I took the Internet Health Test and it found my download speed was a whopping 2mb on their test, which measures speed outside of the ISP network.
My ISP here is Time Warner Cable and I pay $60 a month for "up to" 20mb. A couple months ago I tried various speed tests and the fastest was Time Warner's which showed 16mb, though others made it as 12mb. Today I tried their test again and it showed 7.5mb.
Oddly enough they promise 2mb up and that's still what I get, only the download speed is half.
I tried to contact TWC support to find the legal agreement defining what they promise to do but there is only a single large agreement, and it's fairly vague. To wit:
Throughput Rates. We do not guarantee that you will obtain the Maximum Throughput Rate for the level of HSD Service to which you subscribe at any given time or on a continuous basis. The Throughput Rate you experience at any time will be affected by a number of factors, including the nature of the Internet and its protocols, our facilities, the bandwidth we devote to carriage of protocol and network information, the condition and configuration of our Equipment or Customer-Owned Equipment at your location, whether you use an in-home wi-fi network (which can significantly limit the Throughput Rate obtained by devices attached to it), our use of Network Management Tools, data volume and congestion on our network and the Internet, the time of day you are using the HSD Service, the performance of the website servers you try to access, and the priority we give to our business subscribers' data traffic and specialized services we deliver using our Equipment as described in our Network Management Disclosures.
Weaselspeak of course. It's interesting that there are no actual legal definitions of what each "package" provides other than the marketing info of "up to 20MB" in the case of the "Turbo Internet".
The basic package of 6mb is about half the price of the one I am paying for but is much closer to what I am actually getting. I wonder if it's also at half speed. It seems I am paying for more than I am getting. Of course their legalweasels managed to make it seem I should not expect to get anything at all, despite using (1) their equipment and modem (2) their internet connection to communicate with (3) their speed test.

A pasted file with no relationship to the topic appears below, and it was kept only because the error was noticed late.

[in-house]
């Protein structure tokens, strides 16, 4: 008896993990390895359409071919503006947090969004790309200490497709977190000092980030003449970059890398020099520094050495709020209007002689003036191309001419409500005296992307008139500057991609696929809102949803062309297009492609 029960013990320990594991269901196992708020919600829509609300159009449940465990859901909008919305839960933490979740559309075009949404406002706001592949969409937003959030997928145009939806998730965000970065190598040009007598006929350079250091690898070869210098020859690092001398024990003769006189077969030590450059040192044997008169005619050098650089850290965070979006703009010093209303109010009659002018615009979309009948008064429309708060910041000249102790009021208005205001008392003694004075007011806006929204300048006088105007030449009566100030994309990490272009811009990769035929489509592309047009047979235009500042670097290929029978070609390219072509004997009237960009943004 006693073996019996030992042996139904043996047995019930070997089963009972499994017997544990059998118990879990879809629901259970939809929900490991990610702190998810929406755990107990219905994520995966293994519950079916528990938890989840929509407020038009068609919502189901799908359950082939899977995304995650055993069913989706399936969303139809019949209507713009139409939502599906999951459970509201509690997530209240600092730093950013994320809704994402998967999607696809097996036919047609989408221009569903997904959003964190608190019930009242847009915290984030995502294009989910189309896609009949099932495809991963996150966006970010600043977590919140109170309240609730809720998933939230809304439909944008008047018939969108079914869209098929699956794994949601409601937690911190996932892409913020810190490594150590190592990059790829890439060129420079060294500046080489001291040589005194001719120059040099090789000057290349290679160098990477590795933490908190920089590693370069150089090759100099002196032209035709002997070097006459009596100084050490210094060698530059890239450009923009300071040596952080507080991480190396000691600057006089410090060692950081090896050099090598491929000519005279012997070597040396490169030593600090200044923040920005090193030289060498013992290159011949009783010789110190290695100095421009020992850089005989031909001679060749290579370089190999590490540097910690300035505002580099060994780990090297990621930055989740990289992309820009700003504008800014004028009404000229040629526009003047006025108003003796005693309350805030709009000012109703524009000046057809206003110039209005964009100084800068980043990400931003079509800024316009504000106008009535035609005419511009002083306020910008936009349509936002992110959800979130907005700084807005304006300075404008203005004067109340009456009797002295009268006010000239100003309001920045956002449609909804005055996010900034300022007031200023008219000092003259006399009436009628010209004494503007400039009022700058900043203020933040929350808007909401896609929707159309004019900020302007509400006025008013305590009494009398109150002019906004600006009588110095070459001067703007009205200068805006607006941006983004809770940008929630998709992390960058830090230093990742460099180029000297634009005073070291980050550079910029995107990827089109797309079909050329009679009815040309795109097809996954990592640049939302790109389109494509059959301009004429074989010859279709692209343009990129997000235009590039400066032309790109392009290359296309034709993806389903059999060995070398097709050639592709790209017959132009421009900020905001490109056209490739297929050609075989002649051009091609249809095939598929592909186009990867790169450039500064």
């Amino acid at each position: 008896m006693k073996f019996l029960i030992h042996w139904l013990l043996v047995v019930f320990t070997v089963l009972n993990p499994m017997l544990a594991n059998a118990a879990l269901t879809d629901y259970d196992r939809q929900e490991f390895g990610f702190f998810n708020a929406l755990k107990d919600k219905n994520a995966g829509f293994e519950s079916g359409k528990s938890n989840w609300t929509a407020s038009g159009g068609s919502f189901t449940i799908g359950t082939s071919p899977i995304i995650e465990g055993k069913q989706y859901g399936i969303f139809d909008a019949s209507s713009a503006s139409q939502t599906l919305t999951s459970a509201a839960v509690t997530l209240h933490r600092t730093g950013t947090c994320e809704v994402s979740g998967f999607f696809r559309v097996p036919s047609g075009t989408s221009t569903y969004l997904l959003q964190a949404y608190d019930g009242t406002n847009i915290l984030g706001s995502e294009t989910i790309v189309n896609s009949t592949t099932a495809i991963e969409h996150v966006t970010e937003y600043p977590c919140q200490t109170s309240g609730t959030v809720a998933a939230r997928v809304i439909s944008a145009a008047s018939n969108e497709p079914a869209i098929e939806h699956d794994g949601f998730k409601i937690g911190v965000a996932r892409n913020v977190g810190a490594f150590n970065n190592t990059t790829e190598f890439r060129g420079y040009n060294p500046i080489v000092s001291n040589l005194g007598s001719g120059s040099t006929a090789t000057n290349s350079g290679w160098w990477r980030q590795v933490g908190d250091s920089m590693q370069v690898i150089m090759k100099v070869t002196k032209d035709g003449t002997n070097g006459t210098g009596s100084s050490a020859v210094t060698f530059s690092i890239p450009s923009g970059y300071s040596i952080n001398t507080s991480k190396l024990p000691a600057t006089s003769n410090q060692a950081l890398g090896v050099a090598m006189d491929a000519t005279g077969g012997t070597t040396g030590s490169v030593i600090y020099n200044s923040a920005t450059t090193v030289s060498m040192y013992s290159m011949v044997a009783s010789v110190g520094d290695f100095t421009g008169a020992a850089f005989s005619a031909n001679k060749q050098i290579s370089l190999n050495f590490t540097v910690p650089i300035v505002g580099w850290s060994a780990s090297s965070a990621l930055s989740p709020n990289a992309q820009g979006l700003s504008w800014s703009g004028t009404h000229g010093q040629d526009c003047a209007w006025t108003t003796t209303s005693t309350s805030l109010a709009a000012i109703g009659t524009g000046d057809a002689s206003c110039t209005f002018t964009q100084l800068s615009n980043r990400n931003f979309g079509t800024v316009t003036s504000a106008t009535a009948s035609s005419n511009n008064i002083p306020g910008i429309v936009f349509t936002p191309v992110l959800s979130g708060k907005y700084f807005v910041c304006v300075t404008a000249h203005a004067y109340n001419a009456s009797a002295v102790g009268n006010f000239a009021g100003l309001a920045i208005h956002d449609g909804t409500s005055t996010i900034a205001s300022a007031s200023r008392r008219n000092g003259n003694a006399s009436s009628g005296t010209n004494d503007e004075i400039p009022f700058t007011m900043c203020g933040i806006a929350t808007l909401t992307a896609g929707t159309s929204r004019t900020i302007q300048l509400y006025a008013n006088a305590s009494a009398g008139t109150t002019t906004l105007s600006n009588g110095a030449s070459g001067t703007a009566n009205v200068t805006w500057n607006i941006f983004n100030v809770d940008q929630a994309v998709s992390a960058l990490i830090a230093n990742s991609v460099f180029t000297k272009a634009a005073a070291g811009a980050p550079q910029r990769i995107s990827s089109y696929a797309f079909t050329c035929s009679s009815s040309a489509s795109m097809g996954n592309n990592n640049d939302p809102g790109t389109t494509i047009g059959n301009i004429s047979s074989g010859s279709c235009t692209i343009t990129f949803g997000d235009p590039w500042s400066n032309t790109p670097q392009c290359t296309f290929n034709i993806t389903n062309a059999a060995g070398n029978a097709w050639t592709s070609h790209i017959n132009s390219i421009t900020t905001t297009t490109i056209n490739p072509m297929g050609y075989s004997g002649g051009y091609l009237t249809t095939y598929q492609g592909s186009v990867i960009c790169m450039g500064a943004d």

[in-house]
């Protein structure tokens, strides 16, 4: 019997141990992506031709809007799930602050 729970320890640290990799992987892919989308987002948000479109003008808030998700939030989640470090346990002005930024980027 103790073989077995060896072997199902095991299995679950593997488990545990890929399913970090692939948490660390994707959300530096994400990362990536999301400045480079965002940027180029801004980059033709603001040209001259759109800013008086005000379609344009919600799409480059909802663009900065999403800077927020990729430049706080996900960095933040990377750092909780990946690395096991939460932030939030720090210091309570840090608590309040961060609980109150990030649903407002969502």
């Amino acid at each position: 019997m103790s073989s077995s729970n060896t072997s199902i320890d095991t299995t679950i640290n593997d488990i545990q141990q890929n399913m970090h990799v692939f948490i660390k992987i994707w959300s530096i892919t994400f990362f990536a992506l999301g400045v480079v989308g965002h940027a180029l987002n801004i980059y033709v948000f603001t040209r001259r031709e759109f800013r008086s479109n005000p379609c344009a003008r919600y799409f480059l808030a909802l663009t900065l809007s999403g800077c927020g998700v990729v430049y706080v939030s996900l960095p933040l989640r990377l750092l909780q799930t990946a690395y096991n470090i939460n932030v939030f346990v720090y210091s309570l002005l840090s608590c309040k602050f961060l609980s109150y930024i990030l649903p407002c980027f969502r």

If you are reading this from a modern country with high-speed connections, please don't laugh too much at me. In this third-world internet country our local ISPs are mostly monopolists who really could care less about their customers.
Of course the weasels know full well that they can throttle our speeds done to 1200baud modem speed (for those old enough to remember those) and still meet their legal obligations. Isn't monopoly wonderful?
I'd be happy if I actually got 20mb. The only other alternative I have is DSL at the max limit of distance which if lucky is 2mb.
So are the ISP's all throttling speeds because they hate our freedoms (oh wait those are terrorists), or maybe they don't like Net Neutrality and smugly feel they can do whatever they want to us to "protest" and there is nothing we can do about it?
I don't know, all I can measure is what I am getting and it's not worth $70 a month. It's like buying gas and only getting to drive half as far, or buying half eaten apples, or watching half a movie. At least in those cases we could go elsewhere. That's the beauty of competition in a "market economy".
I wish I could set up a continuous (like once per hour) automated speed test to both inside and outside the Time Warner Cable network, just to provide some better stats.
Time to upload this post. brrrrrrzipbrrrzip <- old modem noise.